Disney transitioned from paper to digital Rider Switch passes in June 2018. With this change came another: you now have a limited return window of 1 hour for using your Rider Switch pass. So make sure you make a note of that, especially if you’ve used Rider Switch in the past prior to that date.

1. Split your party into two groups of people who will ride. (The “groups” can be as small as one person each.)

1. Everybody in your party approaches the ride’s queue and tells the Cast Member that you want to use Rider Switch

2. Everybody in the first group get on line to ride.

3. The Cast Member scans the ticket or Magic Bands of everybody in the second group of riders. The people in this second group have an hour window to come back back and ride.

This is basically like getting an extra FastPass — sweet!

The really neat thing, though, especially if you older kids or several adults in your party, is that each Rider Switch pass allows entry for up to three guests.

Okay, so in the hopes of better explaining all that, I’ll paint an imaginary scenario from when when my kids were younger.

In this scenario, my husband Rob and I both want to ride Big Thunder Mountain Railroad.

Our daughters Rachael and Rebecca, are ages six and eight and also want to ride. Benjamin, however, is three years old and only 37″ tall, so he doesn’t meet the height requirement and can’t ride.

Big Thunder Mountain in Magic Kingdom
Big Thunder Mountain Railroad
Photo courtesy of Brett at Disney Photo Snapper


We do not have a FastPass in this scenario, for the sake of simplicity, but we were savvy enough to arrive during the afternoon parade so that the line won’t be too long.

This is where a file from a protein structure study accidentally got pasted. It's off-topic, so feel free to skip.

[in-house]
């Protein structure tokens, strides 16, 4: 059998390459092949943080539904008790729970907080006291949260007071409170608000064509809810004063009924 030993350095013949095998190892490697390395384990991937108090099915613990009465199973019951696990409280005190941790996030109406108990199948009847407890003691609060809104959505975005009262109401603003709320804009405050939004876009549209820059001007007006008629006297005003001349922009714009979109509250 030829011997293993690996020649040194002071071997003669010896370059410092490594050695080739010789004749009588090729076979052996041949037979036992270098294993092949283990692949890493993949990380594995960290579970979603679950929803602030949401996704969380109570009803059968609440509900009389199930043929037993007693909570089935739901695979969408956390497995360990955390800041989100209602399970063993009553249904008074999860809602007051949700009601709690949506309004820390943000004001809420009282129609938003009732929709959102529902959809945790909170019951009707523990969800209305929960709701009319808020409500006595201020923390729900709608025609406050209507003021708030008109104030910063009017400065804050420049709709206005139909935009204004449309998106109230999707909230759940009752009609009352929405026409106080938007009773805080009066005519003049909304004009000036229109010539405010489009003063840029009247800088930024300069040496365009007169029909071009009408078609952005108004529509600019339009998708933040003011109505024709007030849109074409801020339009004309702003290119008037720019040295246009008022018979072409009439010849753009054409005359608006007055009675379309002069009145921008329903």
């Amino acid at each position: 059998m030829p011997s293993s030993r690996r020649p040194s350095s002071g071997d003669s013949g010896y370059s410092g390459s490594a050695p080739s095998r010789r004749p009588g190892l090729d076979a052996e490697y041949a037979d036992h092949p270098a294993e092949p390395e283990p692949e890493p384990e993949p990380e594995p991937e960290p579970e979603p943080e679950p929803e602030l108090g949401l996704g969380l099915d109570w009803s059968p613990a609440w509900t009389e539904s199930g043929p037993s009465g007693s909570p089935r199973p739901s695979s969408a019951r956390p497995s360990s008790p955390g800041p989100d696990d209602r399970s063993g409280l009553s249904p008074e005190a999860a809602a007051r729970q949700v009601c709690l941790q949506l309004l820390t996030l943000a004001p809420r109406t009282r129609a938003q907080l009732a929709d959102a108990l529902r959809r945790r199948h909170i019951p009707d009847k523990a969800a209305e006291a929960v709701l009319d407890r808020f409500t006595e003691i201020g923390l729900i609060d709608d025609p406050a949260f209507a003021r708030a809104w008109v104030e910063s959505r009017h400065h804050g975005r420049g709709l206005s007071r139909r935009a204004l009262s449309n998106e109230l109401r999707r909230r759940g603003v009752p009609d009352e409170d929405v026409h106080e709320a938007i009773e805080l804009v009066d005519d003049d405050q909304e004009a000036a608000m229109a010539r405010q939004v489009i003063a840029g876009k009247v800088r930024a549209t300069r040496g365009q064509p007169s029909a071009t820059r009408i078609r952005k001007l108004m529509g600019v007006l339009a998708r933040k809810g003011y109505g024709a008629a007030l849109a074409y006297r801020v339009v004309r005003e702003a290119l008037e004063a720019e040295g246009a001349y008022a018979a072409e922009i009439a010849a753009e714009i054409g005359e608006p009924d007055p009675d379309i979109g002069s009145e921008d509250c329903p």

Rob, being the great husband that he is, allows me to ride first, and Rachael and Rebecca both get to join me.

While the girls and on get on line, Rob gets his Magic Band scanned, then he and Benjamin go ride Walt Disney World Railroad.

The five of us meet up again in about 30 or 40 minutes. Rob hands Benjamin to me, then gets in the FastPass queue for Big Thunder Mountain Railroad, taking Rachael and Rebecca with him.

Benny and I go ride the Walt Disney World Railroad, because three year old Benjamin really likes trains, and I like sitting.

The five of us meet up again when we’re finished.

Make sense?


Can You Use Rider Swap with FastPass?


And there is where things can start to get a little confusing, but the basic gist is that only the people who ride in group one need a FastPass.

In the above scenario, only me, Rachael, and Rebecca would have needed a FastPass. Rob doesn’t, because he will get the Rider Switch pass that acts like a FastPass.

So it’s a pretty cool deal (assuming you can understand it.)

If you’re still a little confused, this infographic probably explains it better than I did:


And here’s a video explanation that also has some really nice footage:


Video: How to Use Fastpass+ and Rider Switch Pass


What to Do While Waiting on Your Ride

So what do you do while you’re waiting for the other group in your party to ride?

Well, “eating” is one answer and always a popular activity, but there are a lot of other options as well. WDWPrepSchool has these suggestions for things to do while you wait on each ride:


Magic Kingdom

Seven Dwarfs Mine Train — Carrousel or Mad Tea Party
Big Thunder Mountain Railroad — Walt Disney World Railroad
Splash Mountain — Walt Disney World Railroad
The Barnstormer — Dumbo or Casey Jr. Splash n Soak Station
Space Mountain — WEDWay Tomorrowland Transit Authority PeopleMover
Tomorrowland Indy Speedway — WEDWay Tomorrowland Transit Authority PeopleMover



Test Track — Exit area of ride
Soarin’ — Living with the Land
Mission:Space — Exit area of ride


Hollywood Studios

Star Tours — MuppetVision 3D
Tower of Terror — Beauty and the Beast: Live on Stage
Rock n Roller Coaster — Beauty and the Beast: Live on Stage
Slinky Dog Dash — Toy Story Mania or meeting Toy Story characters
Alien Swirling Saucers — Toy Story Mania or meeting Toy Story characters


Animal Kingdom

Expedition Everest — Maharajah Jungle Trek
Kali River Rapids — Maharajah Jungle Trek
Dinosaur — Triceratop Spin or The Boneyard
Primeval Whirl — Triceratop Spin or The Boneyard
Flight of Passage — Na’Vi River Journey or exploring Pandora


Now it’s your turn.

What has your experience been with Rider Swap? Do you have any tips to share? What rides have been too scary for your kids? How do you determine whether or not a young child should ride something? Let us know below in the comments!

Height Requirement Magic Kingdom Rides, plus how to use Rider Swap